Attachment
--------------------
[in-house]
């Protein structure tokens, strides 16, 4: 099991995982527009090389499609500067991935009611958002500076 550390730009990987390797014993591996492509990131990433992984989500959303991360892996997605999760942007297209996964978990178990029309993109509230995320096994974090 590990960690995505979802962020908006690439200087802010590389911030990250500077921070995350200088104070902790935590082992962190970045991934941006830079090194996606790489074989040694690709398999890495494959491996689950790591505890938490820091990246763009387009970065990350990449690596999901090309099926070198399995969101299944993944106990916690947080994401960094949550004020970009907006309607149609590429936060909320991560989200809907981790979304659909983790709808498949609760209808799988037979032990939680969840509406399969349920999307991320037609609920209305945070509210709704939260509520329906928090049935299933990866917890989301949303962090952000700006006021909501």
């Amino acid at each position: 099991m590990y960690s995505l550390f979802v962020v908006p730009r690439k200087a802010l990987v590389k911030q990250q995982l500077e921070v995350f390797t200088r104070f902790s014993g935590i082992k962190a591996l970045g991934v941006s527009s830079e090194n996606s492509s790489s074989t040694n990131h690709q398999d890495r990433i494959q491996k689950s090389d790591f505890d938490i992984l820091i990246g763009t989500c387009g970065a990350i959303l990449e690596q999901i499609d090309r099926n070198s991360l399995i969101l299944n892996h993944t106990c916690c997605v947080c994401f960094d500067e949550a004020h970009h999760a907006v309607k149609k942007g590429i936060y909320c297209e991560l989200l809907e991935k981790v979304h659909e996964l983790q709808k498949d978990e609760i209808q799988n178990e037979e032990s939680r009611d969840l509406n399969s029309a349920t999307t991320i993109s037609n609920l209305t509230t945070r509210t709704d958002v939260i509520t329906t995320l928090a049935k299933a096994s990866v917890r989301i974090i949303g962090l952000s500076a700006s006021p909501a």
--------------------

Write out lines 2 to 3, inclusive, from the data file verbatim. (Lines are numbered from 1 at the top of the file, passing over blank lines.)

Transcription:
């Protein structure tokens, strides 16, 4: 099991995982527009090389499609500067991935009611958002500076 550390730009990987390797014993591996492509990131990433992984989500959303991360892996997605999760942007297209996964978990178990029309993109509230995320096994974090 590990960690995505979802962020908006690439200087802010590389911030990250500077921070995350200088104070902790935590082992962190970045991934941006830079090194996606790489074989040694690709398999890495494959491996689950790591505890938490820091990246763009387009970065990350990449690596999901090309099926070198399995969101299944993944106990916690947080994401960094949550004020970009907006309607149609590429936060909320991560989200809907981790979304659909983790709808498949609760209808799988037979032990939680969840509406399969349920999307991320037609609920209305945070509210709704939260509520329906928090049935299933990866917890989301949303962090952000700006006021909501």
């Amino acid at each position: 099991m590990y960690s995505l550390f979802v962020v908006p730009r690439k200087a802010l990987v590389k911030q990250q995982l500077e921070v995350f390797t200088r104070f902790s014993g935590i082992k962190a591996l970045g991934v941006s527009s830079e090194n996606s492509s790489s074989t040694n990131h690709q398999d890495r990433i494959q491996k689950s090389d790591f505890d938490i992984l820091i990246g763009t989500c387009g970065a990350i959303l990449e690596q999901i499609d090309r099926n070198s991360l399995i969101l299944n892996h993944t106990c916690c997605v947080c994401f960094d500067e949550a004020h970009h999760a907006v309607k149609k942007g590429i936060y909320c297209e991560l989200l809907e991935k981790v979304h659909e996964l983790q709808k498949d978990e609760i209808q799988n178990e037979e032990s939680r009611d969840l509406n399969s029309a349920t999307t991320i993109s037609n609920l209305t509230t945070r509210t709704d958002v939260i509520t329906t995320l928090a049935k299933a096994s990866v917890r989301i974090i949303g962090l952000s500076a700006s006021p909501a």